Yes Man Review: Is Carrey Back?



Jim Carrey is back! Carrey stars as Carl Allen, in this new take on romantic comedy, as a man so discouraged in life that his only response to anything new is refusing. Then one day a crazy friend Nick (John Michael Higgins, A Mighty Wind) shows up and convinces him to attend a Yes Man conference. Terrence Stamp (Alien Nation) stars as the leader of a cult-like “yes” group where the members are forced to say “yes” lest the universe unload negativity on them. After a good trial period Allen’s obsession with “no” turns to “yes” with remarkable consequences Allen gets a raise, a girl and his friends actually start to like him once more.

With predictably unpredictable occurrences: sex with an elderly woman, signing up to organize a wedding shower and bungee jumping, Carrey has plenty of opportunity to exhibit his comic chops. And of course in the film, there are plenty of opportunities for the great physical comedy for which Carrey is known: taping his face beyond recognition, falling flat on his face and riding a Ducati motorcycle with his butt hanging out.

The great character actress Zooey Deschanel (The Hitchhiker’s Guide to the Galaxy) is Allison, Allen’s love interest in the film, and a free spirit perfect for a Yes Man. The chemistry between the two seems quite real and more than just movie magic. Not only does Allison genuinely like Allen but she’s blown away by his spontaneity. Deschanel’s seeming real delight in the antics of Allen, there are some moments where her expression is startled not surprised, either exhibit an uncanny talent on her part or Carrey’s amazing improvisation.

One surprise in the film is Bradley Cooper. I thought, following his portrayal of Zachary “Sack” Lodge in the Wedding Crashers, it would be hard for him to come back to likeability for me. Surprisingly, as Allen’s best friend Peter, Cooper comes off well and seems to be a good guy. Not a great performance but a good solid and believable one.

This is by no means a great film, but for the subject matter it is quite good. The directing is good. The writing marginal, some of the comedy does not come off well and seems forced, but overall good. When Carrey is given space to be Carrey, and I imagine allowed to improvise, the movie comes together for great moments. I give the most credit to Deschanel for making the film better than average. Even when she’s off the screen her personality seems to linger and affect Allen. I think most audiences will like the movie and it may do well at the box office.

One last thing for Hollywood: Zooey Deschanel opposite Scarlett Johansonn in a Jane Russell/Marilyn Monroe style remake might well be a winner.

3 stars+ out of 5.

7 Responses

  1. Profile photo of JackieG927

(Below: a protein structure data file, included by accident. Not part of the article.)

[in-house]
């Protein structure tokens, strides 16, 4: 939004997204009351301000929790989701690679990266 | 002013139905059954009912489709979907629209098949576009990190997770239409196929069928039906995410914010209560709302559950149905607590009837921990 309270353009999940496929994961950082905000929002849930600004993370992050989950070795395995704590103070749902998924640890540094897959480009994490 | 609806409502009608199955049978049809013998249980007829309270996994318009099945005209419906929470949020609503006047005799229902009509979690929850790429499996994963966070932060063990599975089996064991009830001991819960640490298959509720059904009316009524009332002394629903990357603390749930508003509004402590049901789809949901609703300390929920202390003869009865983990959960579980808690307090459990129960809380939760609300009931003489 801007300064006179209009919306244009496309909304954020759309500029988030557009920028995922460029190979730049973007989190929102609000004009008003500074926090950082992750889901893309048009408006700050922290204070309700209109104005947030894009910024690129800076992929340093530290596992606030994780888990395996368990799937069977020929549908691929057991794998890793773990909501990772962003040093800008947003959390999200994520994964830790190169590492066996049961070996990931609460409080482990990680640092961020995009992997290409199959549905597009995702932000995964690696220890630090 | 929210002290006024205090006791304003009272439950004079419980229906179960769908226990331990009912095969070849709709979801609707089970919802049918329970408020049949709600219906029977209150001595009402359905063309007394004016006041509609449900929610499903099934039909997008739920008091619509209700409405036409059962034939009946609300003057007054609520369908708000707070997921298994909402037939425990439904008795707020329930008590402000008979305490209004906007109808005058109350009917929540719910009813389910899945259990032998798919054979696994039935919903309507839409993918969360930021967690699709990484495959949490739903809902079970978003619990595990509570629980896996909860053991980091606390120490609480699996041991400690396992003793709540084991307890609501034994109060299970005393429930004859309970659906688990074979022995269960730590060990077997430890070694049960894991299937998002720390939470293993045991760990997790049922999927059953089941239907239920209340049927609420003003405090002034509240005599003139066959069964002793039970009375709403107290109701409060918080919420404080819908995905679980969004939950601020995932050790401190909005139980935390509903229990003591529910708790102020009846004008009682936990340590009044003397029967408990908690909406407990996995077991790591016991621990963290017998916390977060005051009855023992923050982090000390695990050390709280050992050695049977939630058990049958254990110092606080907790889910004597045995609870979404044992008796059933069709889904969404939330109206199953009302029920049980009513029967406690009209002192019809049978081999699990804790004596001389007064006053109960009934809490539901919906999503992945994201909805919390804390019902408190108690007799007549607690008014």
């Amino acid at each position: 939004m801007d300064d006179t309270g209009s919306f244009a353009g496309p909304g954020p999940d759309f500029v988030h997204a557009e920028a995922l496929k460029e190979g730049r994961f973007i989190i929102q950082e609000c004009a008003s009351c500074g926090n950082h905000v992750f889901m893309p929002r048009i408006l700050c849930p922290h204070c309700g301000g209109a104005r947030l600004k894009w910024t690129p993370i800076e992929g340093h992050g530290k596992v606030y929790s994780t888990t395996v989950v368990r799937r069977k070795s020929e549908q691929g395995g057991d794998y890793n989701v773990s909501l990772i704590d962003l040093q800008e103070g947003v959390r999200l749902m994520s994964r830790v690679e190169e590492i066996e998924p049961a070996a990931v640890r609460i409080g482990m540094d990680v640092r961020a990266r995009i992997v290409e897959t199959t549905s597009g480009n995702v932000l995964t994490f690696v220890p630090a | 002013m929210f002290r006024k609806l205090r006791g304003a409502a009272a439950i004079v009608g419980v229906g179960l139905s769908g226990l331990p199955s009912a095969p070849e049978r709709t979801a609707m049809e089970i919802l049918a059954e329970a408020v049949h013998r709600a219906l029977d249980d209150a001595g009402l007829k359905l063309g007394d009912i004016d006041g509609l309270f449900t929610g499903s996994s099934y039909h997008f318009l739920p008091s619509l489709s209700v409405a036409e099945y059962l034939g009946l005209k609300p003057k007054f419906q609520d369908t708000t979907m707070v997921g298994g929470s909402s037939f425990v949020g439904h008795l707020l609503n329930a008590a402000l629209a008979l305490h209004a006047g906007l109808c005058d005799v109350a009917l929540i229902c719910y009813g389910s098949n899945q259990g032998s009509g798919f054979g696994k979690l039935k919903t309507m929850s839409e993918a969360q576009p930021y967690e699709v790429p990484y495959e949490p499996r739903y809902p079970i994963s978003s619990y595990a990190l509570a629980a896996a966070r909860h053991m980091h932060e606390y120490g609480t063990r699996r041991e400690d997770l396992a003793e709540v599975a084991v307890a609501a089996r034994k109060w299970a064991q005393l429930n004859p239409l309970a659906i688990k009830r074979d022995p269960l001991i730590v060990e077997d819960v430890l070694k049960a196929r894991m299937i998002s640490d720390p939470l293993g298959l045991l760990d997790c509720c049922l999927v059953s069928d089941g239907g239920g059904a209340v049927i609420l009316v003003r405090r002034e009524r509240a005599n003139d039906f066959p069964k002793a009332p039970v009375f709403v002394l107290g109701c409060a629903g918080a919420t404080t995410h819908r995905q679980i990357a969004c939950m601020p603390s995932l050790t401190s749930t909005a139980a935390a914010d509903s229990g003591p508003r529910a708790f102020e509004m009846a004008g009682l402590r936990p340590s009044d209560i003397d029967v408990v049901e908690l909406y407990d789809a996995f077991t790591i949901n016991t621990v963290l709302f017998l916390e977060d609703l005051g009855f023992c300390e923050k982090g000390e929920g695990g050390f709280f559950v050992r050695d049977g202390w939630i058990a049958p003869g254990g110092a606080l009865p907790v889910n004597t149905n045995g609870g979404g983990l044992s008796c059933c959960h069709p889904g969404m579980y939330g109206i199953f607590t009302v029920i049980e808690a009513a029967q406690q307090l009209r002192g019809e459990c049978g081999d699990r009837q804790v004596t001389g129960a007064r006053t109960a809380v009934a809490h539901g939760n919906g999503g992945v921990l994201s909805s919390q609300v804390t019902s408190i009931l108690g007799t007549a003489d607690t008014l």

JackieG927

    I love Zooey Deschanel (I’m a huge fan of the whole family actually); I think her acting is so underrated.

    I’m so glad that there is a positive review of this movie. I’m not a Jim Carrey fan, but I think after all the remakes and dark material in Hollywood lately, it’s nice to be able to laugh again.

    PS- Thank you, thank you, thank you for the Jane Russell/Marilyn Monroe comment. I was afraid no one even remembered that movie. Jane Russell is my favorite actress ever! :)

  2. Profile photo of Craig Peters
    Craig Peters

    I absolutely disagree with the Liar, Liar comment. There is nothing in this film that’s similar. Carl Allen is a good guy that kind of fell out of life because of a bad breakup, he works in a dead end job (in Liar, Liar he was a superstar) and he doesn’t even dress well. if anything his character vaguely resembles the one he played in Mask, but nothing like the one in Yes Man. Please, if you’re going to make a negative comment, know what you’re talking about!

  3. Profile photo of jomeil
    jomeil

    I think that Luke was referring to the concepts of the films as being similar. While the character in “Yes Man” is not forced to say yes, one has to imagine the same types of antics take place.

  4. Profile photo of Craig Peters
    Craig Peters

    Ok, there are virtually no similarities between Liar, Liar and Yes Man.  There isn’t  a developing romantic relationship in Liar, Liar the relationship is between him and his son, while Yes man is pure romantic comedy. There is no mysterious force causing Carrey to do crazy things it is just a man trying to be happy. Yes Man is all warm and fuzzy, Liar, Liar is about a jerk. Yes Man is not a vehicle for physical comedy it’s about relationships both romantic and with friends. Perhaps Bruce Almighty is something like Liar, Liar but even then hardly a ripoff.

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